Use of Motion Sensors and Artificial Intelligence to Improve Work Skills in Bricklaying

Scientists from the University of Waterloo have devised new ways to use artificial intelligence (AI) to assist in minimizing wear-and-tear injuries and to enhance the productivity of skilled construction laborers.

Research adopting AI software and motion sensors have shown that expert bricklayers adopt hitherto unknown methods to restrict the loads on their joints, an understanding that can at present be used to train apprentices in training programs.

The people in skilled trades learn or acquire a kind of physical wisdom that they can’t even articulate, it’s pretty amazing and pretty important.

Carl Haas, a professor of civil and environmental engineering at Waterloo.

Astonishingly, the study indicates that master masons do not adopt the usual ergonomic rules taught to apprentices. In contrast, they form their own techniques of working swiftly with safety.

For instance, they swing the blocks more instead of lifting them and bend their backs less.

They’re basically doing the work twice as fast with half the effort – and they’re doing it with higher quality, it’s really intriguing.

Carl Haas, a professor of civil and environmental engineering at Waterloo.

Haas, headed the study along with Eihab Abdel-Rahman, a systems design engineering professor at Waterloo.

As part of their first research, the team evaluated data from bricklayers with a range of experience levels, wearing sensor suits when they constructed a wall using concrete blocks. The data indicated that masters exert lesser stress on their torsos in spite of doing considerably more work.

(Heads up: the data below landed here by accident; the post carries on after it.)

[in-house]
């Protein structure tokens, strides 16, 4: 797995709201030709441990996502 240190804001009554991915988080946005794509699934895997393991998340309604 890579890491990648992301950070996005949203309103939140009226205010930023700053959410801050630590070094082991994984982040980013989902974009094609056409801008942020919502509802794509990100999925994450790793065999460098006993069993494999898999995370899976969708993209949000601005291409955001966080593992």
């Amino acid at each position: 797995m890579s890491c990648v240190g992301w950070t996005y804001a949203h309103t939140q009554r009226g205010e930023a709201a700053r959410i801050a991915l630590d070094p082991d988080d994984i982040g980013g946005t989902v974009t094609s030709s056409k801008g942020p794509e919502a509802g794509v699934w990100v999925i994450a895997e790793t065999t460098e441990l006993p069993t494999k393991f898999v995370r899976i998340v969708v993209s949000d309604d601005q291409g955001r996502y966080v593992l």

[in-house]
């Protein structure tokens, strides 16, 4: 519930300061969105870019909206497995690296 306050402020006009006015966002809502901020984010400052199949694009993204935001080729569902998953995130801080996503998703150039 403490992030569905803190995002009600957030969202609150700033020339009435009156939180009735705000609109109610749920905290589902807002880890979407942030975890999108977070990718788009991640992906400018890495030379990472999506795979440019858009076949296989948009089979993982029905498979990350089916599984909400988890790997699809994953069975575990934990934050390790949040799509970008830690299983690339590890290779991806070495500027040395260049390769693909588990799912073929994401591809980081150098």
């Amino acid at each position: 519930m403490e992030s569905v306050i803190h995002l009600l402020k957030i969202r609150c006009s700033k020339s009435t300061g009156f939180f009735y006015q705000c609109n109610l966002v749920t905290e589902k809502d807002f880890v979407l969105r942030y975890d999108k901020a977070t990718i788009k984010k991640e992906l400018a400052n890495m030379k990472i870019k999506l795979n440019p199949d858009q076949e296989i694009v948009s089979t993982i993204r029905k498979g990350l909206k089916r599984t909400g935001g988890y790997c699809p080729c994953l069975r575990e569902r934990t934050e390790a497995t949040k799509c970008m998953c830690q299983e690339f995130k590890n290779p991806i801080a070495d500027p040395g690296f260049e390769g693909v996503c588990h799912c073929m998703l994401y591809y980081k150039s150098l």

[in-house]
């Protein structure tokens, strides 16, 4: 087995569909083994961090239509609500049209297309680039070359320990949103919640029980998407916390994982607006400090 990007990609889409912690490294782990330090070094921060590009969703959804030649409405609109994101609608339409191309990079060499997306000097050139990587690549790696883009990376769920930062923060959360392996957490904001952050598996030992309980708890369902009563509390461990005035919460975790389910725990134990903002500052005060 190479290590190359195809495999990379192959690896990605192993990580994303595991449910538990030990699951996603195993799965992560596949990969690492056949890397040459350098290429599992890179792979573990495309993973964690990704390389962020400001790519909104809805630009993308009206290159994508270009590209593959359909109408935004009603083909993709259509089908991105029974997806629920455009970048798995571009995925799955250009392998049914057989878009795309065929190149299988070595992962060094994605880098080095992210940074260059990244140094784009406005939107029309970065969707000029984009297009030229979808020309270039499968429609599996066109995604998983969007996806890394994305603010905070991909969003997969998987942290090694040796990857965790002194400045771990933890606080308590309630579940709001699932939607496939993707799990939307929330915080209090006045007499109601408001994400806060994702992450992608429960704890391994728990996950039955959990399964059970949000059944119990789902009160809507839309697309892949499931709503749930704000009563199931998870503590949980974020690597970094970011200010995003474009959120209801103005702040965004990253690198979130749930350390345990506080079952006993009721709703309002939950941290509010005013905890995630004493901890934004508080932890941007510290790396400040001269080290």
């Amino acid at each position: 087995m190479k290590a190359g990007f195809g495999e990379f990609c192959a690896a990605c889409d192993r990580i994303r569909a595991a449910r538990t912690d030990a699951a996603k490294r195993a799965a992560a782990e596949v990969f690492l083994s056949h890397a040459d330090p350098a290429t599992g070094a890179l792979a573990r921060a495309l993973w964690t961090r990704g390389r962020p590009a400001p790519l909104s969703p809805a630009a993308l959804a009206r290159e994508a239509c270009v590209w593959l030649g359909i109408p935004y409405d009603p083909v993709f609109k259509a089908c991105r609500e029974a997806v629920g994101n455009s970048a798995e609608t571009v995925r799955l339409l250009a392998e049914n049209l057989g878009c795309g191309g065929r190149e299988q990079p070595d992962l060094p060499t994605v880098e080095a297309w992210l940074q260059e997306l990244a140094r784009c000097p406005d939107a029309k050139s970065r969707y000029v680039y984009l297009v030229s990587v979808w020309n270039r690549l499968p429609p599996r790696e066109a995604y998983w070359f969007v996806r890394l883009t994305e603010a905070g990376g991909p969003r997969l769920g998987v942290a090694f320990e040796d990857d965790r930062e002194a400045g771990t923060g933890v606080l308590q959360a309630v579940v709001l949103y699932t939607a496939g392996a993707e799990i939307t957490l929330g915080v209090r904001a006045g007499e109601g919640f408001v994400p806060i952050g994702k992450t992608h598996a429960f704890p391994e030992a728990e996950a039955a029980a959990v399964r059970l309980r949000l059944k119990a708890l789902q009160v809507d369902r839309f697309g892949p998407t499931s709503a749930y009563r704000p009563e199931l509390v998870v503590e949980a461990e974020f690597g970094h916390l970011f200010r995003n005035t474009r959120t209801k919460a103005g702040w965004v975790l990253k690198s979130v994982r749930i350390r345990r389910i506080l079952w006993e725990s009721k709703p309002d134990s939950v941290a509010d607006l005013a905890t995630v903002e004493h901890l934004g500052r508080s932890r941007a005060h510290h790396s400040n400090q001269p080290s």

A follow-up research was performed to ascertain the way experts work very efficiently. The study used sensors to record their motion and AI computer programs for recognizing body position patterns.

The team now aims to perform in-depth investigation of the way the master masons move while working.

Skilled masons work in ways we can show are safer, but we don’t quite understand yet how they manage to do that,” stated Hass, who compared their skill with that of a professional golfer. “Now we need to understand the dynamics.”

An important area of concern in bricklaying is musculoskeletal injuries, which makes many apprentices to discontinue work and renders a number of experienced laborers to deteriorate too early.

As part of their study, the scientists are at present creating a system that includes sensor suits to provide instant feedback to trainees so that they can change their movements to minimize stress on their bodies.

There is an unseen problem with craft workers who are just wearing out their bodies,” he stated. “It’s not humane and it’s not good for our economy for skilled tradespeople to be done when they’re 50.”

A research on using AI to investigate bricklayer body positions was reported recently in the Automation in Construction journal.

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